Whether you take that literally or metaphorically, the point seems to be that coming to Jesus can be hazardous to your health.
This was certainly true for the Magi. Knowing the horror Herod wrought upon baby boys in Bethlehem, it’s not hard to shudder at what he had planned for the Magi had they met up with him again. God warned them in a dream to take the back roads home, and fortunately they were the sort who paid serious attention to dreams. Their lives had been changed. They returned to their own country, but they went back as different people.
As a baby, Jesus already shattered human categories of religion and race and class and privilege. Outsiders are welcome inside. Before the story is over, the homeless and destitute, prostitutes, lepers, Roman centurions, condemned criminals, and the IRS will all be welcomed inside too. But the welcome wasn’t merely an opening of doors and putting out a welcome mat hoping outsiders might drop by. The disturbing beauty of the gospel is how Jesus became an outsider himself: marginalized and outcast, scandalized and condemned, he descended as low as humanity goes in order to raise us up.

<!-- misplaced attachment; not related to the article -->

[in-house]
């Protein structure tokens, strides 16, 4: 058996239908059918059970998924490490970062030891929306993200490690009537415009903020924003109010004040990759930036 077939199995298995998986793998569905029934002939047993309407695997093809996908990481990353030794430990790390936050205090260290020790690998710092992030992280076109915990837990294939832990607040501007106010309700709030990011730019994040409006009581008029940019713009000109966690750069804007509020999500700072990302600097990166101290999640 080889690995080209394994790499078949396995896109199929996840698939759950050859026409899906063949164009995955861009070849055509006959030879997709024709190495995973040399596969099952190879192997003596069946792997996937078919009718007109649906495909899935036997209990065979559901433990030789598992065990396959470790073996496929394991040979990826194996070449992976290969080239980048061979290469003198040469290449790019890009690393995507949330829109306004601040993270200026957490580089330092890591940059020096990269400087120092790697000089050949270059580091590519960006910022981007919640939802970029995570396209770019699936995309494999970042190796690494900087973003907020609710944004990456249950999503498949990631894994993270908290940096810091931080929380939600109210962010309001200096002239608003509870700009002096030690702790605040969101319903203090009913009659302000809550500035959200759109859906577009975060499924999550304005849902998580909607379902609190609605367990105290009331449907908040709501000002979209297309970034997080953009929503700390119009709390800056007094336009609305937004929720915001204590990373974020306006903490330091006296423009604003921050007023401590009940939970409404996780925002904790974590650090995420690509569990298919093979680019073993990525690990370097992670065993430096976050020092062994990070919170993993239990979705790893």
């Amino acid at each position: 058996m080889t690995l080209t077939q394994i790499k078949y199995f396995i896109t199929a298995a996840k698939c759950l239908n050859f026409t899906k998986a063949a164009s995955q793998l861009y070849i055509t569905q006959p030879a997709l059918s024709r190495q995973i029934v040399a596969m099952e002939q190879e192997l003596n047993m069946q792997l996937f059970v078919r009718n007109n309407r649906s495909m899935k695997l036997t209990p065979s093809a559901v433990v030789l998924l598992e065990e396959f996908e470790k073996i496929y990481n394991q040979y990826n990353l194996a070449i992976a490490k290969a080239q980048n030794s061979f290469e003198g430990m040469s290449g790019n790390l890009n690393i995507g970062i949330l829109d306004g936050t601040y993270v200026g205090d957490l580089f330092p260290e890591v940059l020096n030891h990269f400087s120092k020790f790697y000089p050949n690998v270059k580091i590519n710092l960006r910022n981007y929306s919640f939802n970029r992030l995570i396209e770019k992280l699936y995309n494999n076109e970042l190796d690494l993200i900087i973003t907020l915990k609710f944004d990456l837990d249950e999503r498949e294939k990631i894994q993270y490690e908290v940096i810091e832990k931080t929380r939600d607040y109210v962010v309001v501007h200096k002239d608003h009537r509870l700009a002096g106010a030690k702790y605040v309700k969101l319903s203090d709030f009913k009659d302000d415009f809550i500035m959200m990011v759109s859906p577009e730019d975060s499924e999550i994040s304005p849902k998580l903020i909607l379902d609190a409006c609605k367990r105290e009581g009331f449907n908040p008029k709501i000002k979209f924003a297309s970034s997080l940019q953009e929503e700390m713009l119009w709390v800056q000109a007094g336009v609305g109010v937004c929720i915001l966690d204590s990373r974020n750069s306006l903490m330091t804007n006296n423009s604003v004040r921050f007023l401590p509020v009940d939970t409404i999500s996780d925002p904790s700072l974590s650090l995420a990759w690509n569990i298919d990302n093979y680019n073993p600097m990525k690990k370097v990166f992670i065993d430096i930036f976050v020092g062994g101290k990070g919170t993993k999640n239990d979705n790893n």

New birth feels like death sometimes, because being born again means death to the sinful life you’ve been living, and that can hurt. Yet as painful as new birth can be, the new life it brings gets described, and experienced, as both abundant and eternal, full of grace and joy. We read that the Magi were “overwhelmed by joy” upon coming to Jesus—and he was still just a toddler. They bow before him and pay homage though he’d yet to speak a word or do a miracle. “They shall bring gold and frankincense, and shall proclaim the praises of the Lord,” just like the prophet said they would.
From CTmagazine: RT ChrisOsmore: “The disturbing beauty of the gospel is how Jesus became an outsider himself: marginalized and outcast, scandalized and condemned, he descended as low as humanity goes in order to raise us up.”
Great article DanlHarrell… https://t.co/sOgaMFXzF5
— Carol Flohr Giles (@giles_carol) January 7, 2020